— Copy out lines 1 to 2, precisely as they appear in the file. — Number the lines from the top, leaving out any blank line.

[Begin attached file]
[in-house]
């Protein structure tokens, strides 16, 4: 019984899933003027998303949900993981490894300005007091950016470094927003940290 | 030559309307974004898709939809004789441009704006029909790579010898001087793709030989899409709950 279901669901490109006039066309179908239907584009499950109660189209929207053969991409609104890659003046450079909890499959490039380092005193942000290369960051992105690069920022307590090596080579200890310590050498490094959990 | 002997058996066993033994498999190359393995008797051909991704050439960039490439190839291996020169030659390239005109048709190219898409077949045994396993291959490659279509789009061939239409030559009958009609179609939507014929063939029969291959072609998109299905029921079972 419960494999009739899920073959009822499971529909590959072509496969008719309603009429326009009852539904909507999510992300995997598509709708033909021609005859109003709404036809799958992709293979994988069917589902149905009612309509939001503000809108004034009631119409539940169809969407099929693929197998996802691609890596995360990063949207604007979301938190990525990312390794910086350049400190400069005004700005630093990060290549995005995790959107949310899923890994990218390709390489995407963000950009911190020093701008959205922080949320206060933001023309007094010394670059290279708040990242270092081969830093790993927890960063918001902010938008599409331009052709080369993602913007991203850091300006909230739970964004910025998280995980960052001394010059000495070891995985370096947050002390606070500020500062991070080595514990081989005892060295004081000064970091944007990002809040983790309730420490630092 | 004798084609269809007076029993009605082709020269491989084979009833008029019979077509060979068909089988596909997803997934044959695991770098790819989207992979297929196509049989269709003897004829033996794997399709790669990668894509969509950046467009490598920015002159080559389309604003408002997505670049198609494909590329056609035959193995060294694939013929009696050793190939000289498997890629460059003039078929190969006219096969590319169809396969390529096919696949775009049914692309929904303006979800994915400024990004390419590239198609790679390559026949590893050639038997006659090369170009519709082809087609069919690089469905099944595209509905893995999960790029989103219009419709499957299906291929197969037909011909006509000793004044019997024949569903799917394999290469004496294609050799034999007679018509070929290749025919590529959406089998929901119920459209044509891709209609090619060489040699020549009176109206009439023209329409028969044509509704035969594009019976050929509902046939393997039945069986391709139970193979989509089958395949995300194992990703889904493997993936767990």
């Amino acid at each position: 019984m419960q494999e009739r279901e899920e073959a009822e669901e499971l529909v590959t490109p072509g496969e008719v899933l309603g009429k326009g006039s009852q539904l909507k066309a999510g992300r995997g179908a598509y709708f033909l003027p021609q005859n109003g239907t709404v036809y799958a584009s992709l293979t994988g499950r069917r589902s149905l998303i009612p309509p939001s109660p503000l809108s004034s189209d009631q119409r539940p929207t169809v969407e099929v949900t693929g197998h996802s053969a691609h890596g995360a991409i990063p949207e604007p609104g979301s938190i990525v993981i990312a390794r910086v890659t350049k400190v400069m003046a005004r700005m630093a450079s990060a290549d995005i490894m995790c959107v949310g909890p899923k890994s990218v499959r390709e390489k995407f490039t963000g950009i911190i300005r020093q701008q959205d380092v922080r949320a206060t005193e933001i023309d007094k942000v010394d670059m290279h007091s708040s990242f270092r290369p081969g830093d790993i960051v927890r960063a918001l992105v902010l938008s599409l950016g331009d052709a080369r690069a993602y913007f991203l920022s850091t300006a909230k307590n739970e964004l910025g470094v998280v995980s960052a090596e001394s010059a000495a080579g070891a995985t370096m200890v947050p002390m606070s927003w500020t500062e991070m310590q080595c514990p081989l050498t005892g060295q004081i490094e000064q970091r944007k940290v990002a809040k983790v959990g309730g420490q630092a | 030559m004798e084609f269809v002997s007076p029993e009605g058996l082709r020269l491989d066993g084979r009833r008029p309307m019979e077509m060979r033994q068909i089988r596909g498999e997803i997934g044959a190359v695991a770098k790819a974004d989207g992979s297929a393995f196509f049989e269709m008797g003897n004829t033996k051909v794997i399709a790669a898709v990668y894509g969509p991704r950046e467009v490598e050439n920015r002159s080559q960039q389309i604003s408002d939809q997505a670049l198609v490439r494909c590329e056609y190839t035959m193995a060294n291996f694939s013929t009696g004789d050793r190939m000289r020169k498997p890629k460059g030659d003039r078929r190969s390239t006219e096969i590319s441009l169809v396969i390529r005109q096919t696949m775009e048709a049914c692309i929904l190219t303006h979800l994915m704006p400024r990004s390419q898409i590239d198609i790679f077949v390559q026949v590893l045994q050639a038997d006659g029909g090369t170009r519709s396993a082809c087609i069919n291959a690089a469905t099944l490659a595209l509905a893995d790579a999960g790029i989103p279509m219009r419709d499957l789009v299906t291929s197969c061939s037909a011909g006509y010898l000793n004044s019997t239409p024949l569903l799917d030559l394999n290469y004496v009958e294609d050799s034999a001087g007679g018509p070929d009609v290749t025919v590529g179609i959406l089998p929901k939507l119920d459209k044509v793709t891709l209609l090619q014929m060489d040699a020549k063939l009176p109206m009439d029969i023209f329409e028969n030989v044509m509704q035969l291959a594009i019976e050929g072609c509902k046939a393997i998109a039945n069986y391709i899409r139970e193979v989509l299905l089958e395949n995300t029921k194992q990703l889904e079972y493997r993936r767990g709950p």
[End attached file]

[in-house]
């Protein structure tokens, strides 16, 4: 019984899933003027998303949900993981490894300005007091950016470094927003940290 | 030559309307974004898709939809004789441009704006029909790579010898001087793709030989899409709950 279901669901490109006039066309179908239907584009499950109660189209929207053969991409609104890659003046450079909890499959490039380092005193942000290369960051992105690069920022307590090596080579200890310590050498490094959990 | 002997058996066993033994498999190359393995008797051909991704050439960039490439190839291996020169030659390239005109048709190219898409077949045994396993291959490659279509789009061939239409030559009958009609179609939507014929063939029969291959072609998109299905029921079972 419960494999009739899920073959009822499971529909590959072509496969008719309603009429326009009852539904909507999510992300995997598509709708033909021609005859109003709404036809799958992709293979994988069917589902149905009612309509939001503000809108004034009631119409539940169809969407099929693929197998996802691609890596995360990063949207604007979301938190990525990312390794910086350049400190400069005004700005630093990060290549995005995790959107949310899923890994990218390709390489995407963000950009911190020093701008959205922080949320206060933001023309007094010394670059290279708040990242270092081969830093790993927890960063918001902010938008599409331009052709080369993602913007991203850091300006909230739970964004910025998280995980960052001394010059000495070891995985370096947050002390606070500020500062991070080595514990081989005892060295004081000064970091944007990002809040983790309730420490630092 | 004798084609269809007076029993009605082709020269491989084979009833008029019979077509060979068909089988596909997803997934044959695991770098790819989207992979297929196509049989269709003897004829033996794997399709790669990668894509969509950046467009490598920015002159080559389309604003408002997505670049198609494909590329056609035959193995060294694939013929009696050793190939000289498997890629460059003039078929190969006219096969590319169809396969390529096919696949775009049914692309929904303006979800994915400024990004390419590239198609790679390559026949590893050639038997006659090369170009519709082809087609069919690089469905099944595209509905893995999960790029989103219009419709499957299906291929197969037909011909006509000793004044019997024949569903799917394999290469004496294609050799034999007679018509070929290749025919590529959406089998929901119920459209044509891709209609090619060489040699020549009176109206009439023209329409028969044509509704035969594009019976050929509902046939393997039945069986391709139970193979989509089958395949995300194992990703889904493997993936767990």